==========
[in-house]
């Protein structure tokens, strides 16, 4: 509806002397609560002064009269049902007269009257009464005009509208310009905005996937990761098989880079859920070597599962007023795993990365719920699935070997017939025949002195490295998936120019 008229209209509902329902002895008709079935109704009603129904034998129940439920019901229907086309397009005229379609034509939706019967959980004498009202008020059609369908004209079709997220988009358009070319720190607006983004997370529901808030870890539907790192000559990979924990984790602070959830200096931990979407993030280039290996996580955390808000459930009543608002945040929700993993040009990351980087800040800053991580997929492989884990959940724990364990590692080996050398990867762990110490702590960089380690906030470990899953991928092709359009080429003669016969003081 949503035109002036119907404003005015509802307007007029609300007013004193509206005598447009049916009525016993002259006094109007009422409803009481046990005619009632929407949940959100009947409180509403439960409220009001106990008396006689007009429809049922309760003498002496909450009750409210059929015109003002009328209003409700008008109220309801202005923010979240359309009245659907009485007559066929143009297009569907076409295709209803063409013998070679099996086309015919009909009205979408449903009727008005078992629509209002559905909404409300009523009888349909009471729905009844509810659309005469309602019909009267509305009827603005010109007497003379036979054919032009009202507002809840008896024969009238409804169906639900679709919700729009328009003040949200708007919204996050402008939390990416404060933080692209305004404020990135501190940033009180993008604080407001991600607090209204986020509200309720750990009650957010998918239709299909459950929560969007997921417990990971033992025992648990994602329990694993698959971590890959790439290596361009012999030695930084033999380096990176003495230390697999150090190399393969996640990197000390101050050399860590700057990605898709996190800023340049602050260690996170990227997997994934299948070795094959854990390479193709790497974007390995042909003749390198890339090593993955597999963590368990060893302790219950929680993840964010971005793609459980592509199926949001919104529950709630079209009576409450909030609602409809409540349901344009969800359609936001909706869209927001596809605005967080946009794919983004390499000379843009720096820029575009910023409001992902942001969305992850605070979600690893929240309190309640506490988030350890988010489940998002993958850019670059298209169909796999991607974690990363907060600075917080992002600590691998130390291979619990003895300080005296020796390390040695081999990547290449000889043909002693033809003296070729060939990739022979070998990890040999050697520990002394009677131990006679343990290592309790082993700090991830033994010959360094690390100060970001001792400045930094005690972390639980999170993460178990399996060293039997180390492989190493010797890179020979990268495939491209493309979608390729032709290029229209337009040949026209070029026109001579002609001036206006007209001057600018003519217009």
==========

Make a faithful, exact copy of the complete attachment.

[in-house]
């Protein structure tokens, strides 16, 4: 509806002397609560002064009269049902007269009257009464005009509208310009905005996937990761098989880079859920070597599962007023795993990365719920699935070997017939025949002195490295998936120019 008229209209509902329902002895008709079935109704009603129904034998129940439920019901229907086309397009005229379609034509939706019967959980004498009202008020059609369908004209079709997220988009358009070319720190607006983004997370529901808030870890539907790192000559990979924990984790602070959830200096931990979407993030280039290996996580955390808000459930009543608002945040929700993993040009990351980087800040800053991580997929492989884990959940724990364990590692080996050398990867762990110490702590960089380690906030470990899953991928092709359009080429003669016969003081 949503035109002036119907404003005015509802307007007029609300007013004193509206005598447009049916009525016993002259006094109007009422409803009481046990005619009632929407949940959100009947409180509403439960409220009001106990008396006689007009429809049922309760003498002496909450009750409210059929015109003002009328209003409700008008109220309801202005923010979240359309009245659907009485007559066929143009297009569907076409295709209803063409013998070679099996086309015919009909009205979408449903009727008005078992629509209002559905909404409300009523009888349909009471729905009844509810659309005469309602019909009267509305009827603005010109007497003379036979054919032009009202507002809840008896024969009238409804169906639900679709919700729009328009003040949200708007919204996050402008939390990416404060933080692209305004404020990135501190940033009180993008604080407001991600607090209204986020509200309720750990009650957010998918239709299909459950929560969007997921417990990971033992025992648990994602329990694993698959971590890959790439290596361009012999030695930084033999380096990176003495230390697999150090190399393969996640990197000390101050050399860590700057990605898709996190800023340049602050260690996170990227997997994934299948070795094959854990390479193709790497974007390995042909003749390198890339090593993955597999963590368990060893302790219950929680993840964010971005793609459980592509199926949001919104529950709630079209009576409450909030609602409809409540349901344009969800359609936001909706869209927001596809605005967080946009794919983004390499000379843009720096820029575009910023409001992902942001969305992850605070979600690893929240309190309640506490988030350890988010489940998002993958850019670059298209169909796999991607974690990363907060600075917080992002600590691998130390291979619990003895300080005296020796390390040695081999990547290449000889043909002693033809003296070729060939990739022979070998990890040999050697520990002394009677131990006679343990290592309790082993700090991830033994010959360094690390100060970001001792400045930094005690972390639980999170993460178990399996060293039997180390492989190493010797890179020979990268495939491209493309979608390729032709290029229209337009040949026209070029026109001579002609001036206006007209001057600018003519217009």